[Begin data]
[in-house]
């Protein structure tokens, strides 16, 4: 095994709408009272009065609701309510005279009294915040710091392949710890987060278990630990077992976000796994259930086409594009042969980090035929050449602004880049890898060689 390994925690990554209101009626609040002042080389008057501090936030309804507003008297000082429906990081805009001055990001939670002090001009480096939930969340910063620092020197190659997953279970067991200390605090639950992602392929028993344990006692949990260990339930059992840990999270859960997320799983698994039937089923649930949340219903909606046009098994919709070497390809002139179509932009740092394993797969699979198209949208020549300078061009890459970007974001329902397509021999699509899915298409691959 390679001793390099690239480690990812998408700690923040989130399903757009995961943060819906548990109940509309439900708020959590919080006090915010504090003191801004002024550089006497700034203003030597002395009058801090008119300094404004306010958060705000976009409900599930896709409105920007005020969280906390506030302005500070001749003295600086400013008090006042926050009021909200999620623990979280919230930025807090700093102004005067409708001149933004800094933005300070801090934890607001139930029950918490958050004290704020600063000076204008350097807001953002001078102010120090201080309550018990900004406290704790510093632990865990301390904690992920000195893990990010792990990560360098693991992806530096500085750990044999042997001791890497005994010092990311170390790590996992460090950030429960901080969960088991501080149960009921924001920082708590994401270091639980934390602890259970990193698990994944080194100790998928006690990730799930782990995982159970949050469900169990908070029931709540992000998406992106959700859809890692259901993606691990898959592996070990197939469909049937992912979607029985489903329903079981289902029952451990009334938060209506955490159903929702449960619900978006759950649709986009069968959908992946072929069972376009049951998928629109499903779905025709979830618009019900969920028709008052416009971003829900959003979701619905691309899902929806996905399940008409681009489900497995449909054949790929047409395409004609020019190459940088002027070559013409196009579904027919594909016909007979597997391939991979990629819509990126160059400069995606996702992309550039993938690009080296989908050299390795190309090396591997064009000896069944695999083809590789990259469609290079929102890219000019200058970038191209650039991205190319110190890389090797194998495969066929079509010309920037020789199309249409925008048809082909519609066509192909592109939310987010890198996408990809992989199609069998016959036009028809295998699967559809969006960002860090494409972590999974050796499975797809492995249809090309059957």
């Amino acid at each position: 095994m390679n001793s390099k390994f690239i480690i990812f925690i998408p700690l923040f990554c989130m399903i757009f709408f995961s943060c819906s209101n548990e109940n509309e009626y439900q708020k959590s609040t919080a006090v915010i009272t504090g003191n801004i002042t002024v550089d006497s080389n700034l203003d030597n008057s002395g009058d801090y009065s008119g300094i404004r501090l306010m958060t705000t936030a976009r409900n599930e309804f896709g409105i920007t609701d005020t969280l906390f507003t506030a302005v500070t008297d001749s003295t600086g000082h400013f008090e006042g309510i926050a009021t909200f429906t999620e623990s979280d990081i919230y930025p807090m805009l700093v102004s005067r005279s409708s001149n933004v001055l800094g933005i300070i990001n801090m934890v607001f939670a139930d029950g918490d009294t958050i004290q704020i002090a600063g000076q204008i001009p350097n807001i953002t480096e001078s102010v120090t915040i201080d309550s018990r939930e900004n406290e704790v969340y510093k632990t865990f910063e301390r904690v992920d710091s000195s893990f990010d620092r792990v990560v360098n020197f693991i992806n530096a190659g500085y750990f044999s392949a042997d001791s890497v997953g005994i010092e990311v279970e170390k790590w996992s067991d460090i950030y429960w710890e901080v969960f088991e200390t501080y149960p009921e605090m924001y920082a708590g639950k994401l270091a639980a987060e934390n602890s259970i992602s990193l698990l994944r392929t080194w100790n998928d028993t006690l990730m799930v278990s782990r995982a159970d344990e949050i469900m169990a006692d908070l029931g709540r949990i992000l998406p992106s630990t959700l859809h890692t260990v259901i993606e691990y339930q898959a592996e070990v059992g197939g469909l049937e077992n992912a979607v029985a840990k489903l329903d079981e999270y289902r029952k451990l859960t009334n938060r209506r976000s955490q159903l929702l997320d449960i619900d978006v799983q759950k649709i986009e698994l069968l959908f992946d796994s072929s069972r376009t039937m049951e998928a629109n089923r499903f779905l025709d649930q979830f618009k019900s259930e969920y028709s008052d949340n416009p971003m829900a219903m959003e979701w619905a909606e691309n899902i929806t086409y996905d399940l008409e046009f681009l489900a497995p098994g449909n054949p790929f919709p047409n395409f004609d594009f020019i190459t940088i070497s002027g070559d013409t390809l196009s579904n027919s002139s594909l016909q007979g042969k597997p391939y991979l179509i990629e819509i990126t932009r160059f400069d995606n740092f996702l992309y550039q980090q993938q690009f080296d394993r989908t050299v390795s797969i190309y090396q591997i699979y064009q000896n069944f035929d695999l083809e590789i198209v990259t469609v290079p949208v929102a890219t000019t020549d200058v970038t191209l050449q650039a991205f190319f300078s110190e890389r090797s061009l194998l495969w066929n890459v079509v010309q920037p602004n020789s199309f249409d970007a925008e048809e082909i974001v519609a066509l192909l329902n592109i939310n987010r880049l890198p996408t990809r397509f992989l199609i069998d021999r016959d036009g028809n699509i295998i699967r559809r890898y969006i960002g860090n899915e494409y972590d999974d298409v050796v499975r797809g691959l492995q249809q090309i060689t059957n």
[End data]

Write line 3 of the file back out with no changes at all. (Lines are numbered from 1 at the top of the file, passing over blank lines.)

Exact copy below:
């Amino acid at each position: 095994m390679n001793s390099k390994f690239i480690i990812f925690i998408p700690l923040f990554c989130m399903i757009f709408f995961s943060c819906s209101n548990e109940n509309e009626y439900q708020k959590s609040t919080a006090v915010i009272t504090g003191n801004i002042t002024v550089d006497s080389n700034l203003d030597n008057s002395g009058d801090y009065s008119g300094i404004r501090l306010m958060t705000t936030a976009r409900n599930e309804f896709g409105i920007t609701d005020t969280l906390f507003t506030a302005v500070t008297d001749s003295t600086g000082h400013f008090e006042g309510i926050a009021t909200f429906t999620e623990s979280d990081i919230y930025p807090m805009l700093v102004s005067r005279s409708s001149n933004v001055l800094g933005i300070i990001n801090m934890v607001f939670a139930d029950g918490d009294t958050i004290q704020i002090a600063g000076q204008i001009p350097n807001i953002t480096e001078s102010v120090t915040i201080d309550s018990r939930e900004n406290e704790v969340y510093k632990t865990f910063e301390r904690v992920d710091s000195s893990f990010d620092r792990v990560v360098n020197f693991i992806n530096a190659g500085y750990f044999s392949a042997d001791s890497v997953g005994i010092e990311v279970e170390k790590w996992s067991d460090i950030y429960w710890e901080v969960f088991e200390t501080y149960p009921e605090m924001y920082a708590g639950k994401l270091a639980a987060e934390n602890s259970i992602s990193l698990l994944r392929t080194w100790n998928d028993t006690l990730m799930v278990s782990r995982a159970d344990e949050i469900m169990a006692d908070l029931g709540r949990i992000l998406p992106s630990t959700l859809h890692t260990v259901i993606e691990y339930q898959a592996e070990v059992g197939g469909l049937e077992n992912a979607v029985a840990k489903l329903d079981e999270y289902r029952k451990l859960t009334n938060r209506r976000s955490q159903l929702l997320d449960i619900d978006v799983q759950k649709i986009e698994l069968l959908f992946d796994s072929s069972r376009t039937m049951e998928a629109n089923r499903f779905l025709d649930q979830f618009k019900s259930e969920y028709s008052d949340n416009p971003m829900a219903m959003e979701w619905a909606e691309n899902i929806t086409y996905d399940l008409e046009f681009l489900a497995p098994g449909n054949p790929f919709p047409n395409f004609d594009f020019i190459t940088i070497s002027g070559d013409t390809l196009s579904n027919s002139s594909l016909q007979g042969k597997p391939y991979l179509i990629e819509i990126t932009r160059f400069d995606n740092f996702l992309y550039q980090q993938q690009f080296d394993r989908t050299v390795s797969i190309y090396q591997i699979y064009q000896n069944f035929d695999l083809e590789i198209v990259t469609v290079p949208v929102a890219t000019t020549d200058v970038t191209l050449q650039a991205f190319f300078s110190e890389r090797s061009l194998l495969w066929n890459v079509v010309q920037p602004n020789s199309f249409d970007a925008e048809e082909i974001v519609a066509l192909l329902n592109i939310n987010r880049l890198p996408t990809r397509f992989l199609i069998d021999r016959d036009g028809n699509i295998i699967r559809r890898y969006i960002g860090n899915e494409y972590d999974d298409v050796v499975r797809g691959l492995q249809q090309i060689t059957n």